Indifferently he shrugged. `There's enough time to get there and back. We don't have to stay long.' `How about your business in Mount Isa?' 'I can do it in Alice.' `If you like, then.' She felt a stir of anticipation. Most people in the world had heard of Alice Springs. It must be surprising that every Australian hadn't been there. He changed direction with the minimum of effort. `We won't have time to have a proper look at places like Ayers Rock, but we might fly over it. Another day I'll take you.' One minute he talked of her leaving, the next as if she was here to stay. Moodily she glanced sideways at the strength of his rugged profile, then she tried to relax, watching his smooth competence with the plane. There was a yearning inside her to know what he was really thinking. How could she feel secure until she knew what he thought? He might have shown her many things about herself, but, to her, he still remained a mystery. The drone of the engines combined with the heat of the sun to send her to sleep. Her body slumped tonelessly as her heavy lashes curved to her cheeks. The sky, above them was blue, the earth below red, the distances immense. There was nothing to stop her slipping over the edge into dreamland. The terseness of Chase's voice, when it woke her, came as something of a shock. They had been flying for some time, making south-west. `Alex, wake up! We're going down.' `Down?' Dragged from unconsciousness, she took a second to realise where she was, but she had too much faith in Chase to panic. The engines spluttered, as though they had been jerked, but she had heard engines spluttering in planes before and seen them right themselves. There were seldom disastrous consequences. Yet Chase looked grim. Her eyes widened on his face. `What's wrong?" 'I wish to God I knew. Keep your safety belt on and shut up, there's a good girl. I'm doing my damnedest.' She wished she was as cool as he was. She was unable to stay silent. After checking her belt she persisted nervously, `Haven't you any idea what's wrong?' `At a guess, petrol. The gauge hasn't been moving. A plane isn't a car, though. We can't stop and take a look.' The engines roared to life again and her hopes simultaneously soared. `Does this happen often?' she gasped. `I hope not,' he muttered, in deep concentration, which she saw was justified as the engines cut completely and they glided towards the ground. `Do as I told you!' he shouted. `I'm trying to radio our position and I don't have much time.' `Chase!' she cried, her voice rising as the plane seemed to glide at an alarming rate towards the burnt red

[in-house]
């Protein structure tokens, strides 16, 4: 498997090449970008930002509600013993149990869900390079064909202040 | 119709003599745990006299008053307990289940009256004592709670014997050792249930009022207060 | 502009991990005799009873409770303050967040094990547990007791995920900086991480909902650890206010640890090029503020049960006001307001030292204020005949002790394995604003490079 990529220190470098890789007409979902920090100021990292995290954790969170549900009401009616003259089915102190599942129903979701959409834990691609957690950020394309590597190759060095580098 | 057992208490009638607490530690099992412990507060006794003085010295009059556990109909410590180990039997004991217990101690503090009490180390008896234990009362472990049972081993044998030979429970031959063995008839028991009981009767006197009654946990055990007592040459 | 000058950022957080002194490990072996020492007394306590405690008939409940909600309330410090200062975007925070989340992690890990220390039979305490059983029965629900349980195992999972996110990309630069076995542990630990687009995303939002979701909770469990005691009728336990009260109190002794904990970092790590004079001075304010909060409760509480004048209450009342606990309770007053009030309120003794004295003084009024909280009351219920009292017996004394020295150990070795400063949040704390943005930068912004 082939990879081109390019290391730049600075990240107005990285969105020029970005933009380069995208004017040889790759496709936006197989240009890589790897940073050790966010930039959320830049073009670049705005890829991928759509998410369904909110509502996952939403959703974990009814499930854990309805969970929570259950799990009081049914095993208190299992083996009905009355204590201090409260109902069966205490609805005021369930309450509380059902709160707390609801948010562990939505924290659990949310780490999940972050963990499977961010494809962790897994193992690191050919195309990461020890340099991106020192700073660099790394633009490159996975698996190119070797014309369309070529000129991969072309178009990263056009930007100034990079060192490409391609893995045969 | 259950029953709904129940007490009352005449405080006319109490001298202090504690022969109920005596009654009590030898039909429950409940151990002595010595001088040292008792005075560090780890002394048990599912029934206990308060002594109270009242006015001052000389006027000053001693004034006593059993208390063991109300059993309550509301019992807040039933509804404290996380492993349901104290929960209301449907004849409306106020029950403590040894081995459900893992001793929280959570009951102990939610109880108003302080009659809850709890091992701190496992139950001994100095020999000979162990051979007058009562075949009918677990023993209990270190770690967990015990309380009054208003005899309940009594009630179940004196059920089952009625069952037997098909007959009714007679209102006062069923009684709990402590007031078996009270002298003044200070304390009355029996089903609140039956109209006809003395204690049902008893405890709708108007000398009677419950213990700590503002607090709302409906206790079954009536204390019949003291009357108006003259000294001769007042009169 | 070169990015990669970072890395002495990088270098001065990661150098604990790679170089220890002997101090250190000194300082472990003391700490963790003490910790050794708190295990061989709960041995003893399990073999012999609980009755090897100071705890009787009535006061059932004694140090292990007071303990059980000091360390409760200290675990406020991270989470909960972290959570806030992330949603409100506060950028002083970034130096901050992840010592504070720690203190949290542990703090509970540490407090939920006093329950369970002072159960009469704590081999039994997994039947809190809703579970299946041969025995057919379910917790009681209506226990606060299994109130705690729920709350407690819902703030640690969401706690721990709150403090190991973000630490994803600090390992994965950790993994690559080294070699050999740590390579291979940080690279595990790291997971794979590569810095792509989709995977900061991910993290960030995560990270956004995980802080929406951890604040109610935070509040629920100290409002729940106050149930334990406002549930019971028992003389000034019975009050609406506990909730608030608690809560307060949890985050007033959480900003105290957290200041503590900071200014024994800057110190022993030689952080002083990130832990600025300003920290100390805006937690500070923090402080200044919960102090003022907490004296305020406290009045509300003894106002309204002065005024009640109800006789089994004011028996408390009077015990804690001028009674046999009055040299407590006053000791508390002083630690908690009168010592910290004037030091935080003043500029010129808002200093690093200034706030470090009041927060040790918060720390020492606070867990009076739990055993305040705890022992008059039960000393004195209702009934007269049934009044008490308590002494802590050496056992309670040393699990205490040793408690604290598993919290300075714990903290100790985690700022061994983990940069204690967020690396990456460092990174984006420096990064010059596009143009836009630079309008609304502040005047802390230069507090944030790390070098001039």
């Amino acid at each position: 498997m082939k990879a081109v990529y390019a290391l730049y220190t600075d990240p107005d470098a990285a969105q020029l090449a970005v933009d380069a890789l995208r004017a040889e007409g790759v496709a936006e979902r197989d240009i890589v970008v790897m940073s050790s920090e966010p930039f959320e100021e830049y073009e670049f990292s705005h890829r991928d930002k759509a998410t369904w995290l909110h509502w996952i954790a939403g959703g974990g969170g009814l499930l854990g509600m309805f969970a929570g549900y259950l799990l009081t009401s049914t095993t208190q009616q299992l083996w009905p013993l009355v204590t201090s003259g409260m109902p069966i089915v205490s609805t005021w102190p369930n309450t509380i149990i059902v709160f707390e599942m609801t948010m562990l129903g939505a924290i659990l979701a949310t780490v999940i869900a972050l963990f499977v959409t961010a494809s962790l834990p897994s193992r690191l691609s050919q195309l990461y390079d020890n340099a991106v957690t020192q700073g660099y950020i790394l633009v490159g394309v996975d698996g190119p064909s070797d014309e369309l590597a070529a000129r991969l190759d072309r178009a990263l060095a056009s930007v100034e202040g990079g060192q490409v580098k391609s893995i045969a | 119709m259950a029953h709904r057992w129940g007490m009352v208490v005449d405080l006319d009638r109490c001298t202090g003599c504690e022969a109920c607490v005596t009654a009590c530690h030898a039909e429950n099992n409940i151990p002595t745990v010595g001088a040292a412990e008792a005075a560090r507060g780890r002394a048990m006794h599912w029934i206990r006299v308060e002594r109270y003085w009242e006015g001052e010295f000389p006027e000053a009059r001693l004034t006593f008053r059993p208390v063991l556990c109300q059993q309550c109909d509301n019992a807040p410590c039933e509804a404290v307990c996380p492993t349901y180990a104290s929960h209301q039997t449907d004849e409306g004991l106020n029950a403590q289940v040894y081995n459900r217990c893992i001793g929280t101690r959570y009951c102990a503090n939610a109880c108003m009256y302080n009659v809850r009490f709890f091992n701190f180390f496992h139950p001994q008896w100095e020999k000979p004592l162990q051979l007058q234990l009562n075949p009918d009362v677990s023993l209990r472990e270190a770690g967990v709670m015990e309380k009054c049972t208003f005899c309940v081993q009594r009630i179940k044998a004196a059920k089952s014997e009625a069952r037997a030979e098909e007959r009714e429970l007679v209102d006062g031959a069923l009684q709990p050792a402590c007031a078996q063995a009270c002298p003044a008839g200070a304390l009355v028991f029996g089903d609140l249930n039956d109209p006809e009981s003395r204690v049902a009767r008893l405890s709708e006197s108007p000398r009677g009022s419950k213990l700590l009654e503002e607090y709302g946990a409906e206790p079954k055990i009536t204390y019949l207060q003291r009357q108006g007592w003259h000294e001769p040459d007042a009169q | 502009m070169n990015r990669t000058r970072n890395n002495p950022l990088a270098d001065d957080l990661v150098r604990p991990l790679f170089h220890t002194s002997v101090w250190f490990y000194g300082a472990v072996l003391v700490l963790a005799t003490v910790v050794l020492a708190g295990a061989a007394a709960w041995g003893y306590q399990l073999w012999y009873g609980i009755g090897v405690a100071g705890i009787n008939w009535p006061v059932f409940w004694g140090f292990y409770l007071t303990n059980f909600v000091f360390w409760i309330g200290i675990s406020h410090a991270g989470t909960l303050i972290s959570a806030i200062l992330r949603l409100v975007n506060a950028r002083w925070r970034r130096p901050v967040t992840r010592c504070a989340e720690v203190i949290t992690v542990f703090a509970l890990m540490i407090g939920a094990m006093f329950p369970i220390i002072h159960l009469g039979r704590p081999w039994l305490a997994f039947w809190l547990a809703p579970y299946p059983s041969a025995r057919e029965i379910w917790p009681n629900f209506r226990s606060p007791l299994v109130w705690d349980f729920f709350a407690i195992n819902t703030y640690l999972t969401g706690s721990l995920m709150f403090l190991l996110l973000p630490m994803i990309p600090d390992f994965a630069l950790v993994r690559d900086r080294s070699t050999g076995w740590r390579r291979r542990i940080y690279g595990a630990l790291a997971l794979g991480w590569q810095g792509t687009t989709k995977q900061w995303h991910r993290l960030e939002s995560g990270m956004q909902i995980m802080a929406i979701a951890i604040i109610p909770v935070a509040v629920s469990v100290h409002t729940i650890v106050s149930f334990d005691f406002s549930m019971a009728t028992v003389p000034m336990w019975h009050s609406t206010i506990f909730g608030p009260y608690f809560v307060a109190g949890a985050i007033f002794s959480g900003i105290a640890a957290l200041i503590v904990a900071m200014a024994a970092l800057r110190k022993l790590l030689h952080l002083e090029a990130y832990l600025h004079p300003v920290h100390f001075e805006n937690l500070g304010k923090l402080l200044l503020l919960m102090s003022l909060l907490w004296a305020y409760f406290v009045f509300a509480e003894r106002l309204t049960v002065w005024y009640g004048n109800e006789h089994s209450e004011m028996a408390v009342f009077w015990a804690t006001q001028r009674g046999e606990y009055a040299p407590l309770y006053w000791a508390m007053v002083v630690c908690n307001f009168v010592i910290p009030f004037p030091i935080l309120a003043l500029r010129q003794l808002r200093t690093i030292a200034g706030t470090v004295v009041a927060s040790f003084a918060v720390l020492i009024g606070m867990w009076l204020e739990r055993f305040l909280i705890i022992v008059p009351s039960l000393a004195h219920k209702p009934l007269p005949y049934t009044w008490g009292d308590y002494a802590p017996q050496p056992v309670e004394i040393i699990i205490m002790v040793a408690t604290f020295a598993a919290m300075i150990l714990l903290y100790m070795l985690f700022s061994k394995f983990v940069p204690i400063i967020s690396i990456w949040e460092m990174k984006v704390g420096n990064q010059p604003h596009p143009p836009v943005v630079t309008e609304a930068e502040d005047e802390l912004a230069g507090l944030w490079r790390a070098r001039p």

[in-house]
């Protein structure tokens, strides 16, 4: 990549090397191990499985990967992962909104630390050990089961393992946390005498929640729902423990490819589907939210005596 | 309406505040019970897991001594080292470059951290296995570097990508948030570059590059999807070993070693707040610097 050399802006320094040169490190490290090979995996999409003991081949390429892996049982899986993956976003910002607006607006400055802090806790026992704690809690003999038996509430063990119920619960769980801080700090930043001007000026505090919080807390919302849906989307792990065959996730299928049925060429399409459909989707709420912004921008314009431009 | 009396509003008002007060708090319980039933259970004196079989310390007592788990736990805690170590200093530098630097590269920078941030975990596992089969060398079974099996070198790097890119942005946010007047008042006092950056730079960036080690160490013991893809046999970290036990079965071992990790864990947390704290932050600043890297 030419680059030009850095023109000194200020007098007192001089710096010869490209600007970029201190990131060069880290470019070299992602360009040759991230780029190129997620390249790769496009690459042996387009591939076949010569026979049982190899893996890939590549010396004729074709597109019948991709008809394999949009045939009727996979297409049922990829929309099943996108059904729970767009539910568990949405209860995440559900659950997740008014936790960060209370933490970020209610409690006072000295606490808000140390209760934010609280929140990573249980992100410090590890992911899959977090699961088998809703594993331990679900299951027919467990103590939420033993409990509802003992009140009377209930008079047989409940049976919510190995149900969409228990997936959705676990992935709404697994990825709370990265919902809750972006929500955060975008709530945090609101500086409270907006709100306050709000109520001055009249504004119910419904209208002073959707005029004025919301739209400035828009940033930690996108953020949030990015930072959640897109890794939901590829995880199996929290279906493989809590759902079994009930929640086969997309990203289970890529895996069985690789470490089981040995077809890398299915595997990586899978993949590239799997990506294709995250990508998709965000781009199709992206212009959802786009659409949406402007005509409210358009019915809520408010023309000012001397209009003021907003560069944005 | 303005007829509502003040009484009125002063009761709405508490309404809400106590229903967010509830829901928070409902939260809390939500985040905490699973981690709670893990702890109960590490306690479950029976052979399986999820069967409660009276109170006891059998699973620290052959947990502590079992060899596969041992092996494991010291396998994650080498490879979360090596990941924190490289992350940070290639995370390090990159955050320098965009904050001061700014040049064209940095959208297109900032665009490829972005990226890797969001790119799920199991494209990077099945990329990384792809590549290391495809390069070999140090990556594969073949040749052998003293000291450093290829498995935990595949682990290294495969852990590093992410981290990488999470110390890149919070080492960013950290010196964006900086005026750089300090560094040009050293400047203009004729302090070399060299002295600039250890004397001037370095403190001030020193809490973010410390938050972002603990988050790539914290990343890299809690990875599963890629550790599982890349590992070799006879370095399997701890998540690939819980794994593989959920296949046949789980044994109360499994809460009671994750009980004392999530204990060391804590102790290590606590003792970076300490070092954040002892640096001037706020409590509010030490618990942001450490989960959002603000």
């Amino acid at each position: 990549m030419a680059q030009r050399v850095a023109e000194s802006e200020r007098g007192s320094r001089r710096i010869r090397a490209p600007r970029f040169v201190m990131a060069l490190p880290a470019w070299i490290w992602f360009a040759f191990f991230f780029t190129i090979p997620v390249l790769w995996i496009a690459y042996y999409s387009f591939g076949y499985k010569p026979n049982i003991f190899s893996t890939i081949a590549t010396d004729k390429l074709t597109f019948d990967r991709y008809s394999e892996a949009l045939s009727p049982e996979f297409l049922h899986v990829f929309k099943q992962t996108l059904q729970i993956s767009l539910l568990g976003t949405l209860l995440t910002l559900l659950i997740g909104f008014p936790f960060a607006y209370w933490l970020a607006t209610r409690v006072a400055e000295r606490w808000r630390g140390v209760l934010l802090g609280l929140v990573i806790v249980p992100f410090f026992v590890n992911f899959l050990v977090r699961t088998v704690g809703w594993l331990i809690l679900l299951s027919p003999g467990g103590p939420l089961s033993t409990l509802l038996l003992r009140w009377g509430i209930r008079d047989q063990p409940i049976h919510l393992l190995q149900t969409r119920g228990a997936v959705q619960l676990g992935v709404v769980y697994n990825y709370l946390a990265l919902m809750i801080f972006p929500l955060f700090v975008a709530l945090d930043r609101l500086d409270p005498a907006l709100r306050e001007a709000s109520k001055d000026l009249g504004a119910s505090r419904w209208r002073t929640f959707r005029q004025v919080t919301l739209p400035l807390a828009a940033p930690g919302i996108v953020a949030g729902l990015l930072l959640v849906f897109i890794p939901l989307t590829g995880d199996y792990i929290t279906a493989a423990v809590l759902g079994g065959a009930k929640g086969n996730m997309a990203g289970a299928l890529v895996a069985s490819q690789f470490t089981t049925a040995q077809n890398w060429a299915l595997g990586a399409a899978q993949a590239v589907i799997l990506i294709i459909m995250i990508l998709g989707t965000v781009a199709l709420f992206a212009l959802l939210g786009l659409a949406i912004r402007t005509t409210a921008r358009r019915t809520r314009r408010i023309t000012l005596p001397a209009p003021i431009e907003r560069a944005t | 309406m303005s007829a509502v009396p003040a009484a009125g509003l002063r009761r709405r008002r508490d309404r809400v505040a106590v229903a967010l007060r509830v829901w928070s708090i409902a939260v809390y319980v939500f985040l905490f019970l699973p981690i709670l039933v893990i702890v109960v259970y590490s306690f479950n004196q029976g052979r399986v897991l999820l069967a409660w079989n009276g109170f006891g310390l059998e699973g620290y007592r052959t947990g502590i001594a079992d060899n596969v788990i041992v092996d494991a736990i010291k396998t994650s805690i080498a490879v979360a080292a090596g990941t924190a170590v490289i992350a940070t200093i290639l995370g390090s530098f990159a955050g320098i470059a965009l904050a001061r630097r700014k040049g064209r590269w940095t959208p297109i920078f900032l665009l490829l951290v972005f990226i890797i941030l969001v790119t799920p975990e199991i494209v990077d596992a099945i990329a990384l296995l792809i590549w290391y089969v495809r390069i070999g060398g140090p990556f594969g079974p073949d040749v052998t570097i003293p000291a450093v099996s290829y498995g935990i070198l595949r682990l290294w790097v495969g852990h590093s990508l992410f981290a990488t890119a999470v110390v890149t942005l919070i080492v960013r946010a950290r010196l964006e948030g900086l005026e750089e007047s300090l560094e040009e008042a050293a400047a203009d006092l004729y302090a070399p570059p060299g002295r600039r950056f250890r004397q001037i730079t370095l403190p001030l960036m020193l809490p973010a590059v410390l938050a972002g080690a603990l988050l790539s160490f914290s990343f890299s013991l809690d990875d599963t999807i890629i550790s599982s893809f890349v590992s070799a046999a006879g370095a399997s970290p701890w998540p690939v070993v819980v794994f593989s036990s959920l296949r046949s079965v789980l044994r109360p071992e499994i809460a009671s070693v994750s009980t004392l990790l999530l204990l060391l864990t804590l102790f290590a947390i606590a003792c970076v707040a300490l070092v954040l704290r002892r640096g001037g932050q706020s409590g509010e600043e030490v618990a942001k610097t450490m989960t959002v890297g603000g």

earth. `I'm sorry

The air was rushing by, making a peculiar high whining noise in the wings, without any competition from the engines. The sound was eerie, filling her with dread. `Keep your belt on,' Chase was shouting, `when we hit the ground. Don't release it until we stop or you'll be thrown. Then get out fast. Understood?' `What about you?' The fear she felt was for him, not herself. She wished he knew.

' Quickly ashamed, her voice fell to a whisper which she was sure he didn't hear.